Fig. 1: Artificial Visual System design

The AVS consists of inputs (observations) projected upon the network via input weights , a neural network consisting of neurons connected by the recurrent weights , and two outputs: a classifier , responsible for identifying the digit after the AVS has explored the image, and the attention model output , responsible for directing the eye to new locations based on the information represented in the network state (see Figure 1). The output consists of one neuron for each possible digit. At the end of the trial, the identity of the highest valued neuron is interpreted as the network’s classification. The progression of a single trial follows these principal stages:

  1. A random digit is selected from the MNIST training database.

  2. A location across the image is randomly selected.

  3. The observation (called ‘glimpse’ [7]) from the current location is projected upon the network through , along with any pre-existing information within the network state through the recurrent weights .

  4. The attention model output is fed back as a saccade of the eye, i.e. as the size of movement from the current location in the horizontal and vertical axes.

  5. If a predefined number of glimpses has passed (or by network decision), compare the classifier output to the true label, otherwise return to stage 3.

  6. Reward the AVS if the classification was correct, and continue to the next trial.

The AVS is implemented by a fully recurrent neural network. Its network topology is similar the Echo State Network (ESN) [10] in that the recurrent neural connections are drawn randomly and are not constrained to a particular topology such as in layered feedforward networks, or long short-term memory networks.

The network state evolves according to



  • is the state of network at time step , each element representing the state of a single neuron,

  • is the leak rate,

  • is the internal connections weight matrix,

  • is the input weight matrix,

  • is the observation (network input),

  • and are independent discrete-time Gaussian white noise processes with independent components, each having variance respectively,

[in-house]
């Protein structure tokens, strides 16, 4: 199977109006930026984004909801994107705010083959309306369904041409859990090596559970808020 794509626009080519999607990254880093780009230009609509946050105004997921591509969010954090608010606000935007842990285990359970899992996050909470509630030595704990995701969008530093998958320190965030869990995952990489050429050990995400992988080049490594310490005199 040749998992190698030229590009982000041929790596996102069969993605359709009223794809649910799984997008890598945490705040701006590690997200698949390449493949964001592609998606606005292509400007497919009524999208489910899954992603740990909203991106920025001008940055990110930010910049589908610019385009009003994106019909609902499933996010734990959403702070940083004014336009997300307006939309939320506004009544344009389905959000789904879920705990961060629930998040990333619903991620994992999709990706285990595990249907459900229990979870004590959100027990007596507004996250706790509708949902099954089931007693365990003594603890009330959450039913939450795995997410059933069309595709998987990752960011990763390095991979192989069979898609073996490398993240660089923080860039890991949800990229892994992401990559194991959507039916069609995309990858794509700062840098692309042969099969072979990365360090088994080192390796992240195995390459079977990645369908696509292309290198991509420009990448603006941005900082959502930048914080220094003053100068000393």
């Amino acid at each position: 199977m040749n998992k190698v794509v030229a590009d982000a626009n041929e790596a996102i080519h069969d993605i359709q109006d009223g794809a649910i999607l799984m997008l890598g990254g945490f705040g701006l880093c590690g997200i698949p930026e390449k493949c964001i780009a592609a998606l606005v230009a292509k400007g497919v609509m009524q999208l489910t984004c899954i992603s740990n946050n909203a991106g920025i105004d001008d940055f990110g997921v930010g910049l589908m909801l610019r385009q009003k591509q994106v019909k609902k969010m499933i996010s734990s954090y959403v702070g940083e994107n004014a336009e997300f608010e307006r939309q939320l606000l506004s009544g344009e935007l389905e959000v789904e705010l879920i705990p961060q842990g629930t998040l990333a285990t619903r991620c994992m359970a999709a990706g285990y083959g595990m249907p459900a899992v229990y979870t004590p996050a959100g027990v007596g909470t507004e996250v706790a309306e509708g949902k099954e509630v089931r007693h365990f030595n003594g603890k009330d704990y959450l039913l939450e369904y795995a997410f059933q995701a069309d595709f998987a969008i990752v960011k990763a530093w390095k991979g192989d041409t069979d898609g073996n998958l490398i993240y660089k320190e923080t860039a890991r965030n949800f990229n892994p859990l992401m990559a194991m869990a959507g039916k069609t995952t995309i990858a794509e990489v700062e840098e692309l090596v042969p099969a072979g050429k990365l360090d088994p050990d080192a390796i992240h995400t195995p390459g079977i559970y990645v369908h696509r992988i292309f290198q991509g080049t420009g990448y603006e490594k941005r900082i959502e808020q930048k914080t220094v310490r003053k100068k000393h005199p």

• is the state of the output neurons,

  • is the output weight matrix (consisting of blocks for the corresponding output components).

The gradient of the expected reward is estimated as in [11],

where is a random trajectory of glimpses, is the probability of trajectory , the observed (usually binary) reward, a fixed baseline computed as in [11], is the random location of the first glimpse, and indicates averaging over trajectories. Viewed as a partially observable Markov decision process (POMDP), we can write the distributions describing the agent:


where are the probability density functions of respectively. The POMDP dynamics are deterministic: the glimpse position evolves as .

For the AVS (1) the probability density of a trajectory is

Here only the output probabilities depend on , and, using (2) and the Gaussian distribution of the noise, we find that the log likelihood gradient with respect to takes the form

where is the number of glimpses. Stochastic gradient ascent is performed only for the output weights . Recurrent weights are randomly selected, with spectral radius 1, and remain fixed throughout training. The log likelihood with respect to the internal weight matrix takes a similar form. However, the recurrent connections were not learned in our simulations.

Iii Results

Iii-a Use of memory

Since information accumulated by the neural network over time is mixed into the state of the network, it is not obvious that the potential to extract useful historic information can be exploited within the attention model solution. Training uses gradient ascent to the local maxima of the estimated expected reward and therefore may converge to sub-optimal maxima that do not make use of the full potential of the system. In order to test the use of memory by the trained network, two similar AVS were trained on the attention-classification task. In the first AVS, recurrent weights were random, whereas the second AVS was set to ‘forget’ historic information, by setting the recurrent weights matrix to zero.

Fig. 2: Exploitation of memory with 81px fovea

Use of memory was found to depend on the size of the fovea. Fig. 2 shows the performance of the system across training epochs, for the case of a large (99 pixels) fovea. Initially, the AVS with memory has the advantage as the attention model is still poor at this stage, leading to relatively uninformative glimpses, so the use of information from several glimpses results in better classification. However, as the attention mechanism improves the last glimpse becomes highly informative, so the memoryless network, where information from the last glimpse is not corrupted by memory of previous glimpses, has the advantage. In fact, we found that information from a well-placed glimpse suffices to classify the digit with over 90% success rate in this case, driving the network to a solution of finding a single good glimpse location across the digit, and classification based on that glimpse, without regard to the rest of the trajectory.